Zillow: Half of U.S. Homes Now More Valuable Than Before the 2008 Housing Crisis
By Jacob Passy @ Market Watch
September 7, 2018

The median home value has risen more than 8% over the past year, however, there’s a split emerging in the U.S. housing market: Some are becoming more valuable than ever, while others struggle to emerge from the financial crisis.

More than half of the homes nationwide are now more valuable than their pre-recession peaks, according to a report released by real-estate website Zillow ZG, -7.29% The national median home value is now $217,300, an increase of 8.3% on the year and 8.4% above the bubble-era peak. In 21 of the nation’s 35 largest markets, the median home value is now at an all-time high.

Driving much of the home value appreciation nationwide is a reduction in the number of homes available on the market. Inventory contracted 4.8% over the past year. Indeed, the tight supply of homes for sale has contributed to what some have called the most competitive home buying season on record.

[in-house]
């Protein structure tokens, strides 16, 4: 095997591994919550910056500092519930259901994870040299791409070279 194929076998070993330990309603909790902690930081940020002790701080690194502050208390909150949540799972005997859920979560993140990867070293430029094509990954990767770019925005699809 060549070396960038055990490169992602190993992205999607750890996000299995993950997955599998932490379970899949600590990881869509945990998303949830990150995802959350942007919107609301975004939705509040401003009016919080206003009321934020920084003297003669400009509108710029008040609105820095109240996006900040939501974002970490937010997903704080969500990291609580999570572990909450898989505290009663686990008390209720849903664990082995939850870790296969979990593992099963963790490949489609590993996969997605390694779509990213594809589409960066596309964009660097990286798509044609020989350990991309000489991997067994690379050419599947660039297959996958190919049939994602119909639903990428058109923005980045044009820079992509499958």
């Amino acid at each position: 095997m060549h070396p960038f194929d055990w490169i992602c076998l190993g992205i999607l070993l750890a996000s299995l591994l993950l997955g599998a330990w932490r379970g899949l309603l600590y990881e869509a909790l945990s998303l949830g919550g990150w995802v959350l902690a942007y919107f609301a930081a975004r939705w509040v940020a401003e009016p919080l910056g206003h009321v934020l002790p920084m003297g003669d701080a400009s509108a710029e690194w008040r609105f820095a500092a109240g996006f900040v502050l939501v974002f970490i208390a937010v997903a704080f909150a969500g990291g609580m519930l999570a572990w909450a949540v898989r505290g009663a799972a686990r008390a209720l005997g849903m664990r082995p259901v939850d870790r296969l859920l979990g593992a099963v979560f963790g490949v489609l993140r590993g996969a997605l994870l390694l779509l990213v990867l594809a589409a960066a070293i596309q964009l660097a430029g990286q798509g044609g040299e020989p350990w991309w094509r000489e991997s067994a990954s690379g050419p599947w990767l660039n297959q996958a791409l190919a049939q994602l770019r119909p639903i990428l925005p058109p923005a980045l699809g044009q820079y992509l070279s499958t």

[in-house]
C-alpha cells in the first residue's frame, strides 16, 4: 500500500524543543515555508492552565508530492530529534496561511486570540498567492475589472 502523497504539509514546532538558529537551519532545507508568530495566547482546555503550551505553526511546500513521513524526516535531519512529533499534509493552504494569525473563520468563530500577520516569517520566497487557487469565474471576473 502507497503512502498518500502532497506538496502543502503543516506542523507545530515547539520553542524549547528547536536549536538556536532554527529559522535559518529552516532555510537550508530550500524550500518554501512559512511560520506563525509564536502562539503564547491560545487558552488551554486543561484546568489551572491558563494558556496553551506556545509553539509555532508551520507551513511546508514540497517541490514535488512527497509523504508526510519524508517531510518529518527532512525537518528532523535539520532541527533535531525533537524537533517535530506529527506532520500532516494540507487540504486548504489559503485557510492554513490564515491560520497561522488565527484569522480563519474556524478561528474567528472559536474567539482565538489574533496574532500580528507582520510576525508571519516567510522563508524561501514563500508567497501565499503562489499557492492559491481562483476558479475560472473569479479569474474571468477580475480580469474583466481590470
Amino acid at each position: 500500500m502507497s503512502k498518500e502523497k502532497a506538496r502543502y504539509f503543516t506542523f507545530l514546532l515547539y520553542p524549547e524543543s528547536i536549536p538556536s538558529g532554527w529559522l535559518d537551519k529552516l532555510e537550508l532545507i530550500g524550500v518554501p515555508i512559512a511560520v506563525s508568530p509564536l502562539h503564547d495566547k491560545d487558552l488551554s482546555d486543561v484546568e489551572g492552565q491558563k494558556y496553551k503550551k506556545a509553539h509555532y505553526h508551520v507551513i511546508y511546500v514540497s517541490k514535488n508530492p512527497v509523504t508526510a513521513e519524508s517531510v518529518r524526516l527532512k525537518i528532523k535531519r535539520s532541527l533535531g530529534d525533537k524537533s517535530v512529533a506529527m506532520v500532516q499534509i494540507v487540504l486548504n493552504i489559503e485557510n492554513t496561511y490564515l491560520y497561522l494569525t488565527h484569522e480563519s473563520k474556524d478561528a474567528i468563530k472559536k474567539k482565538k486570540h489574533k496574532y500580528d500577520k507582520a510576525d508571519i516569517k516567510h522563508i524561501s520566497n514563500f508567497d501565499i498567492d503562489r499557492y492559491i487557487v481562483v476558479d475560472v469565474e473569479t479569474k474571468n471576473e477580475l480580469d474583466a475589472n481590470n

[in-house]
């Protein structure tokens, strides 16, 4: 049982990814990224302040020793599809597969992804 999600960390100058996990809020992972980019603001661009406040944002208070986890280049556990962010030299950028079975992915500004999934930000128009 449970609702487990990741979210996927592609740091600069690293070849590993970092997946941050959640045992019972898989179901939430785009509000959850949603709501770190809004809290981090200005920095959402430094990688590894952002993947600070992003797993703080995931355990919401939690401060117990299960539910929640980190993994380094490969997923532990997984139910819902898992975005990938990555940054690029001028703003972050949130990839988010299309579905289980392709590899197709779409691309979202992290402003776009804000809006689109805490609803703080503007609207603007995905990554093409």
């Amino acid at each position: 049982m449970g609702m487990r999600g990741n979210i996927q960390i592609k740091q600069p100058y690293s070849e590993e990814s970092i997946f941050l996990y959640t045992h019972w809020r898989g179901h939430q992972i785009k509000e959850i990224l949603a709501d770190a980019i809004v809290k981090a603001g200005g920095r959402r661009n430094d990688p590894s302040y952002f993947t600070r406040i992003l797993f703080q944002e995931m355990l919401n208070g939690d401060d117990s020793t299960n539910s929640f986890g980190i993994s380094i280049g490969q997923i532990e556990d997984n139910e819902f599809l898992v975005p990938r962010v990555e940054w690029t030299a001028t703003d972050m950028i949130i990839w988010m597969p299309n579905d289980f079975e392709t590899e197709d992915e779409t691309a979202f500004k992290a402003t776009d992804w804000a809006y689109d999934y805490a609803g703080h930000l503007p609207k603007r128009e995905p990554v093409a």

Some markets have rebounded faster than others post-recession. In seven of the country’s largest housing markets — Dallas-Ft. Worth, Seattle, Denver, San Antonio, San Jose, Austin and Portland, Ore. — more than 95% of homes are worth more than the pre-housing boom peak.

Denver has experienced a particularly notable rebound: The median value is now $397,700, or 65.5% higher than its previous peak in 2006, and more than 99% of homes are more valuable than they were in the bubble years.

But almost the opposite is happening in Las Vegas, where less than 1% of homes are worth more than their pre-recession peak. “Despite widespread and consistent home value growth today, the scars of the recession still run deep for millions of longer-term U.S. homeowners, and it may take years of growth for their home to regain the value lost a decade ago,” Zillow senior economist, Aaron Terrazas, wrote in the report.

Meanwhile, renters are faring somewhat better these days, according to Zillow. The median rent nationwide only increased 1.3% over the past year to $1,440, marking the second straight month in which rent appreciation has fallen below the overall rate of inflation.

For those renters who are looking to buy homes in the near future, that’s certainly welcome news, as it can now take years to save up enough for a down payment thanks to the breakneck pace of home price appreciation.

View original article at MarketWatch